According to the recent report from the Quilliam Foundation, fundamentalist Muslim students at City University harass and intimidate staff and students. It’s alleged one student leader asserted in a speech that the Islamic state enjoins cutting the hand of the thief, stoning adulterers, throwing homosexuals off mountain tops and killing kafirs.
Why is this news? Having taught once at a university with a Christian foundation and ethos some students complained about ‘aggressive Christianity’. They seemingly had a point on one occasion, for example, a small group of fundamentalist Christians circulated a flyer about those likely to go to hell. It was an impressive list: atheists; Muslims; Buddhists; homosexuals etcetera. It’s tempting to parody the likes of the Quilliam report in the manner of The Daily Mash ‘Report finds fundamentalist Christians want to brutally torture Muslims throughout eternity.’ It’s not news.
One response to people with crackpot Islamist views is that of Nick Cohen who hits the intellectual nail on the edge about this. He accuses academics of being abject in front of fundamentalist unreason and ignoring its consequences, a situation which he thinks encourages extremists such as the infamous UCL graduate, Umar Farouk Abdulmutallab, the ‘Underpants’ bomber.
However Cohen uses a misleading analogy. Lecturers won’t ‘confront illiberal views, he argues, for three reasons; their ignorance about extremist Islamists: their own opposition to Western intervention, and the general negative effects of the assault on civil liberties. Because of this threefold handicap the majority of academics, when faced with Islamic extremists, will not ‘argue against them with the vigour with which they would argue against the white far right because at some level they think the hate is the fault of the west.’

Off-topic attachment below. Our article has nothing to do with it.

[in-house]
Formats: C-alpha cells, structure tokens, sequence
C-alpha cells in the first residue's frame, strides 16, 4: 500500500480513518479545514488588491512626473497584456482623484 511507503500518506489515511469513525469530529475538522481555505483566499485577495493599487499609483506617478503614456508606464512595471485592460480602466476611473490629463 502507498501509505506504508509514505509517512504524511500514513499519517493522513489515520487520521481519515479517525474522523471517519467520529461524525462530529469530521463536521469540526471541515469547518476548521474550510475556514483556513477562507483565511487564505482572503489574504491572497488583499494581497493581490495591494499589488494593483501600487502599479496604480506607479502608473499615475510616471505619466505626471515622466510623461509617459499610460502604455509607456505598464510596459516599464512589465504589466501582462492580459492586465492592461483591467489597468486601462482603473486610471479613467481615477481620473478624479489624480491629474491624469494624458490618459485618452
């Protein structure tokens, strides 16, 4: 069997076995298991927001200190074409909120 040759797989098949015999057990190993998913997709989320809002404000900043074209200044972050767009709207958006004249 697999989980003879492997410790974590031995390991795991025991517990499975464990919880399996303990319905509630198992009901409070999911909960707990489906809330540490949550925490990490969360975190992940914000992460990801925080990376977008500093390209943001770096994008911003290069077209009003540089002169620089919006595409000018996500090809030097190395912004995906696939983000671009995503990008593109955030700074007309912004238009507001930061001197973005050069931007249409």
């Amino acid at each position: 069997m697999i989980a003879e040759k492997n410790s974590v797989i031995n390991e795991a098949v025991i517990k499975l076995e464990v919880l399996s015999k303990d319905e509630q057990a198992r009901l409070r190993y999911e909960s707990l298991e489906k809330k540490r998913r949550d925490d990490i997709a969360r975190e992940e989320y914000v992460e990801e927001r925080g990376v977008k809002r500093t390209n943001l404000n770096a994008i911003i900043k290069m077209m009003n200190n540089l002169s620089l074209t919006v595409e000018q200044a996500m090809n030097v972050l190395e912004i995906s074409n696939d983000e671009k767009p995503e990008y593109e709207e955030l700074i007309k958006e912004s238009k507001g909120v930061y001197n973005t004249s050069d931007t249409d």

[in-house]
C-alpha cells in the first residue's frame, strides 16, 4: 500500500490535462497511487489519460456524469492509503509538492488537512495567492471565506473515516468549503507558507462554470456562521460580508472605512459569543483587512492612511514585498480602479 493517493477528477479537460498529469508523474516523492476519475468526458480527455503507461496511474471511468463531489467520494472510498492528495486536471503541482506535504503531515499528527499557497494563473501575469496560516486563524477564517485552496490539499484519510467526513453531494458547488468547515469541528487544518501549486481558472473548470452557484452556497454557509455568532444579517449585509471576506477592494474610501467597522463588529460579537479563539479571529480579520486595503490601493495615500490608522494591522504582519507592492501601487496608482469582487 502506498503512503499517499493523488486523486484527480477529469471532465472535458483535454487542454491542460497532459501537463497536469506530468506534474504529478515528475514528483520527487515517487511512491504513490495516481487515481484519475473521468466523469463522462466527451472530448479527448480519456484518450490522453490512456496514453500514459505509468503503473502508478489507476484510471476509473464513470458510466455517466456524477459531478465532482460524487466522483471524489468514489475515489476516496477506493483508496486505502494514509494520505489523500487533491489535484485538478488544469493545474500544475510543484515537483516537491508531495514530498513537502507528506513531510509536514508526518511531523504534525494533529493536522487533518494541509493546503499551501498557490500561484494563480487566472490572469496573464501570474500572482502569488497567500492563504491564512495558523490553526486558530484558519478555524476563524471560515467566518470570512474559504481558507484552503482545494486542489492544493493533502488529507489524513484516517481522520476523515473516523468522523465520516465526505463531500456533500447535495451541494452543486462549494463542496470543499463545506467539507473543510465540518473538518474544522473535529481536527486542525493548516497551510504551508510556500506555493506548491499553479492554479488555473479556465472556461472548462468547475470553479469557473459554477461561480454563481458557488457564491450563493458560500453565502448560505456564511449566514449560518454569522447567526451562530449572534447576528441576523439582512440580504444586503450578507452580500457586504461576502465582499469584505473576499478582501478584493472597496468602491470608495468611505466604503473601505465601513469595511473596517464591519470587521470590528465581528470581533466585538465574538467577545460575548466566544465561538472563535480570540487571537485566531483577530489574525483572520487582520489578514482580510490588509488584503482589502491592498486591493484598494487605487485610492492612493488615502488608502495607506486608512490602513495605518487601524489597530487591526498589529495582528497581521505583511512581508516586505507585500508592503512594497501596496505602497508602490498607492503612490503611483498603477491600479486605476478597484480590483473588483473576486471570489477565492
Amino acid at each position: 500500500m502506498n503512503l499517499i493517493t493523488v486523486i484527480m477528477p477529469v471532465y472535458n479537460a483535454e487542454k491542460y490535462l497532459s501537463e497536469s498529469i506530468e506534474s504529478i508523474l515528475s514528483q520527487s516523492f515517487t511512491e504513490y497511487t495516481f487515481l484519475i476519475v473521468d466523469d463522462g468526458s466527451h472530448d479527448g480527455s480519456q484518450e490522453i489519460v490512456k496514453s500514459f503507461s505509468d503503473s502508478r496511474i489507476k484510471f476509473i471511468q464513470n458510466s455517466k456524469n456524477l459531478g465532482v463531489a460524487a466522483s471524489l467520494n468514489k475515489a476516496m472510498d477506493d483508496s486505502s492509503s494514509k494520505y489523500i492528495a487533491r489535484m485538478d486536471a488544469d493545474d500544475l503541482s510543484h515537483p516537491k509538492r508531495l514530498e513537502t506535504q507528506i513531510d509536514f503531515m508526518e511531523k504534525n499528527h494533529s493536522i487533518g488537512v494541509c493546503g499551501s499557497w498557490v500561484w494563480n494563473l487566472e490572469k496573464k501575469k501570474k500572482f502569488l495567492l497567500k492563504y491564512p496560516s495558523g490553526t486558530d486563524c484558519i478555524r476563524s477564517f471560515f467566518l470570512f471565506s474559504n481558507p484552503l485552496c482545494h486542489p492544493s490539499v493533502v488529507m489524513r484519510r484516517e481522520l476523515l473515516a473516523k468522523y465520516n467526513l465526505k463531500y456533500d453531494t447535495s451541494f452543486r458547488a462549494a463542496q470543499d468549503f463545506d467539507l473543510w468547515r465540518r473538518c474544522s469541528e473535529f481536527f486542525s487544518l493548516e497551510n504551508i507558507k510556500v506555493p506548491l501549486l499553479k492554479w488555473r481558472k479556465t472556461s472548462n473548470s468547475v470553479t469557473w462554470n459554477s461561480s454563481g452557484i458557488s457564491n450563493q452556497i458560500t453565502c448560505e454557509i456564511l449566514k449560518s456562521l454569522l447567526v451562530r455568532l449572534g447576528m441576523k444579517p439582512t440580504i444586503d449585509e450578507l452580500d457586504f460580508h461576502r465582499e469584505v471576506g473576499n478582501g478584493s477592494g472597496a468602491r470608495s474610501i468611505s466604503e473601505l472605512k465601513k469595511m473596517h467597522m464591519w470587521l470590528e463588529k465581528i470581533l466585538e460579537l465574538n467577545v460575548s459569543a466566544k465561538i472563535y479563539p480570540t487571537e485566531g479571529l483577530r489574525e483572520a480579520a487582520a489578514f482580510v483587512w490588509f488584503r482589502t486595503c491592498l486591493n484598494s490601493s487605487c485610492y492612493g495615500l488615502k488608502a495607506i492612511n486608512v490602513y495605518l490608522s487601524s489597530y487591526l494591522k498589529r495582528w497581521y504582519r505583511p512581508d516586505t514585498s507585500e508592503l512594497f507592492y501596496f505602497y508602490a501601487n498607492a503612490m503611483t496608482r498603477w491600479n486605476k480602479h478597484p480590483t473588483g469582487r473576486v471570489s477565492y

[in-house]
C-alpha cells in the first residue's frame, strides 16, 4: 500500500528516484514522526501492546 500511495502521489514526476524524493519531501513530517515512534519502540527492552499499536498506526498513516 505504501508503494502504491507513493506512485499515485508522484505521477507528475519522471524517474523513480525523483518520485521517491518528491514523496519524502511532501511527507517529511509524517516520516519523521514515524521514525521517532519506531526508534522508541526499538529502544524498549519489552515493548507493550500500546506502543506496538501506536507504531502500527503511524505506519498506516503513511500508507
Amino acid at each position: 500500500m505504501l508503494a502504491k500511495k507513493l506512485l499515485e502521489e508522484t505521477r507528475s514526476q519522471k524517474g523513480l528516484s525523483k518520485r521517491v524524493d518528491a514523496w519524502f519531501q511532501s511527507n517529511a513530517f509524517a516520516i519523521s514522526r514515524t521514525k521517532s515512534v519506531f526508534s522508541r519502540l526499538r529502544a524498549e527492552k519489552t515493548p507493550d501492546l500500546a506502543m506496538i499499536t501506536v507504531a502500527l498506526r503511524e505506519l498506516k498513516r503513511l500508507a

Cohen gets nearer the mark when he says that ‘Vice-chancellors and their staff do not engage in robust debate with extremists and try to show vulnerable students the moral and intellectual virtues of liberalism because they are frightened.’ But the real problem is that they just do not debate, full stop. I agree with Cohen that academics and students and university authorities are to blame for the rise in the influence of not only fundamentalist and odd ball versions or mainstream religious groups but a whole host of other wacky groups, pagans, witches and even a peculiar revival of ‘humanism’ as a ‘belief.’ Nonsense is on the rise everywhere in the academic culture and in some classrooms because it is no longer subject to vigorous debate and criticism. Academics have forgotten that it is their job as academics to constantly put such views and all views under pressure.
Wacky views only gain ground because universities are empty of debate. In an environment of constant critical debate these views would soon be challenged out of existence and these ‘fundamentalist’ students would soon change their views, not least by finding something out about their religion of which they – like the academics Cohen criticises - are usually woefully ignorant. ‘Fundamentalist’ often means no more than ‘student’ that is young, keen, chippy, but ignorant.
It we really want to transform the culture that tolerates ‘fundamentalism’ we have to constantly remind academics that their job requires that they foster and participate in a culture of debate. Academics cannot accept a diminished view of sections of humanity as being incapable of being persuaded by rational discussion. Their job carries the responsibility to allow all views to be heard and to be challenged.
It’s not fear of fundamentalists, but fear of free debate, that stifles the academy.